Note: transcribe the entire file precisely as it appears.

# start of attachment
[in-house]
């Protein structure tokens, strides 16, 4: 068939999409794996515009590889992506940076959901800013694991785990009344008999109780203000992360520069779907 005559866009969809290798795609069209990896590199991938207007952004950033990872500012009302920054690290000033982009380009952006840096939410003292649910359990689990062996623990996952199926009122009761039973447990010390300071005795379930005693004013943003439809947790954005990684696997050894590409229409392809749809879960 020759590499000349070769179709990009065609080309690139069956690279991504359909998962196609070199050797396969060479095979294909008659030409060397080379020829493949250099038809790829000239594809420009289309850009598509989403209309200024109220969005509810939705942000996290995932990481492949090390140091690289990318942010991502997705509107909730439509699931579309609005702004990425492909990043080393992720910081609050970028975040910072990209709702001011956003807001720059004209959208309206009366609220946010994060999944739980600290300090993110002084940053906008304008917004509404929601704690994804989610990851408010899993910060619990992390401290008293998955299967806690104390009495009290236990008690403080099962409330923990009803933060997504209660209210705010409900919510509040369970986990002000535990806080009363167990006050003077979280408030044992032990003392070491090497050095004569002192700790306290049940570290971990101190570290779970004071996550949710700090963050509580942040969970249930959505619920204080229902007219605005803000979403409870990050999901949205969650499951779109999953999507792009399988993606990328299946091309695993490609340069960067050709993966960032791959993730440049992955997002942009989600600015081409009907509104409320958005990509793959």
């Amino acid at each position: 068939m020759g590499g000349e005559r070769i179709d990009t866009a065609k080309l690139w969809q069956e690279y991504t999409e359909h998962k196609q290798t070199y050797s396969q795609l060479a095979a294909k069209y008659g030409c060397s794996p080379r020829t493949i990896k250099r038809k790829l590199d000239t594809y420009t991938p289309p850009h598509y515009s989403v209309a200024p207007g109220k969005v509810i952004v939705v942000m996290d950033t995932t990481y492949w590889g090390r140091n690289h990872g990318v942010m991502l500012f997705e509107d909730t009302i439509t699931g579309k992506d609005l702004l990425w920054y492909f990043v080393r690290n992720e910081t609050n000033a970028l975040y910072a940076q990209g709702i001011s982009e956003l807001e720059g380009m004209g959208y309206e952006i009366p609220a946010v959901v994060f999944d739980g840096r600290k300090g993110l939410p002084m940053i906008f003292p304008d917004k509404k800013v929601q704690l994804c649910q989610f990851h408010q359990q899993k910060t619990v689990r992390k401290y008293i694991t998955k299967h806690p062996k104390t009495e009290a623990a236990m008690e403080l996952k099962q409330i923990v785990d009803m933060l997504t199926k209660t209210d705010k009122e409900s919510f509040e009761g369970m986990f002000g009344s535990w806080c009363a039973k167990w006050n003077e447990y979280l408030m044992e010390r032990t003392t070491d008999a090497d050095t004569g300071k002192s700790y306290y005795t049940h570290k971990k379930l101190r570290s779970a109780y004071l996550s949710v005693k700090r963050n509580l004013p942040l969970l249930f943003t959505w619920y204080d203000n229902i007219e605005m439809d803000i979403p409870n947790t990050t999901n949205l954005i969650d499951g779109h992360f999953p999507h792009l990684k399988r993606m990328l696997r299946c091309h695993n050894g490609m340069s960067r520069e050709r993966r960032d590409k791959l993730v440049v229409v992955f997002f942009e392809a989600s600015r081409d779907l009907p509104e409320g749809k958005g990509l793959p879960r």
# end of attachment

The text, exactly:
[in-house]
């Protein structure tokens, strides 16, 4: 068939999409794996515009590889992506940076959901800013694991785990009344008999109780203000992360520069779907 005559866009969809290798795609069209990896590199991938207007952004950033990872500012009302920054690290000033982009380009952006840096939410003292649910359990689990062996623990996952199926009122009761039973447990010390300071005795379930005693004013943003439809947790954005990684696997050894590409229409392809749809879960 020759590499000349070769179709990009065609080309690139069956690279991504359909998962196609070199050797396969060479095979294909008659030409060397080379020829493949250099038809790829000239594809420009289309850009598509989403209309200024109220969005509810939705942000996290995932990481492949090390140091690289990318942010991502997705509107909730439509699931579309609005702004990425492909990043080393992720910081609050970028975040910072990209709702001011956003807001720059004209959208309206009366609220946010994060999944739980600290300090993110002084940053906008304008917004509404929601704690994804989610990851408010899993910060619990992390401290008293998955299967806690104390009495009290236990008690403080099962409330923990009803933060997504209660209210705010409900919510509040369970986990002000535990806080009363167990006050003077979280408030044992032990003392070491090497050095004569002192700790306290049940570290971990101190570290779970004071996550949710700090963050509580942040969970249930959505619920204080229902007219605005803000979403409870990050999901949205969650499951779109999953999507792009399988993606990328299946091309695993490609340069960067050709993966960032791959993730440049992955997002942009989600600015081409009907509104409320958005990509793959």
């Amino acid at each position: 068939m020759g590499g000349e005559r070769i179709d990009t866009a065609k080309l690139w969809q069956e690279y991504t999409e359909h998962k196609q290798t070199y050797s396969q795609l060479a095979a294909k069209y008659g030409c060397s794996p080379r020829t493949i990896k250099r038809k790829l590199d000239t594809y420009t991938p289309p850009h598509y515009s989403v209309a200024p207007g109220k969005v509810i952004v939705v942000m996290d950033t995932t990481y492949w590889g090390r140091n690289h990872g990318v942010m991502l500012f997705e509107d909730t009302i439509t699931g579309k992506d609005l702004l990425w920054y492909f990043v080393r690290n992720e910081t609050n000033a970028l975040y910072a940076q990209g709702i001011s982009e956003l807001e720059g380009m004209g959208y309206e952006i009366p609220a946010v959901v994060f999944d739980g840096r600290k300090g993110l939410p002084m940053i906008f003292p304008d917004k509404k800013v929601q704690l994804c649910q989610f990851h408010q359990q899993k910060t619990v689990r992390k401290y008293i694991t998955k299967h806690p062996k104390t009495e009290a623990a236990m008690e403080l996952k099962q409330i923990v785990d009803m933060l997504t199926k209660t209210d705010k009122e409900s919510f509040e009761g369970m986990f002000g009344s535990w806080c009363a039973k167990w006050n003077e447990y979280l408030m044992e010390r032990t003392t070491d008999a090497d050095t004569g300071k002192s700790y306290y005795t049940h570290k971990k379930l101190r570290s779970a109780y004071l996550s949710v005693k700090r963050n509580l004013p942040l969970l249930f943003t959505w619920y204080d203000n229902i007219e605005m439809d803000i979403p409870n947790t990050t999901n949205l954005i969650d499951g779109h992360f999953p999507h792009l990684k399988r993606m990328l696997r299946c091309h695993n050894g490609m340069s960067r520069e050709r993966r960032d590409k791959l993730v440049v229409v992955f997002f942009e392809a989600s600015r081409d779907l009907p509104e409320g749809k958005g990509l793959p879960r």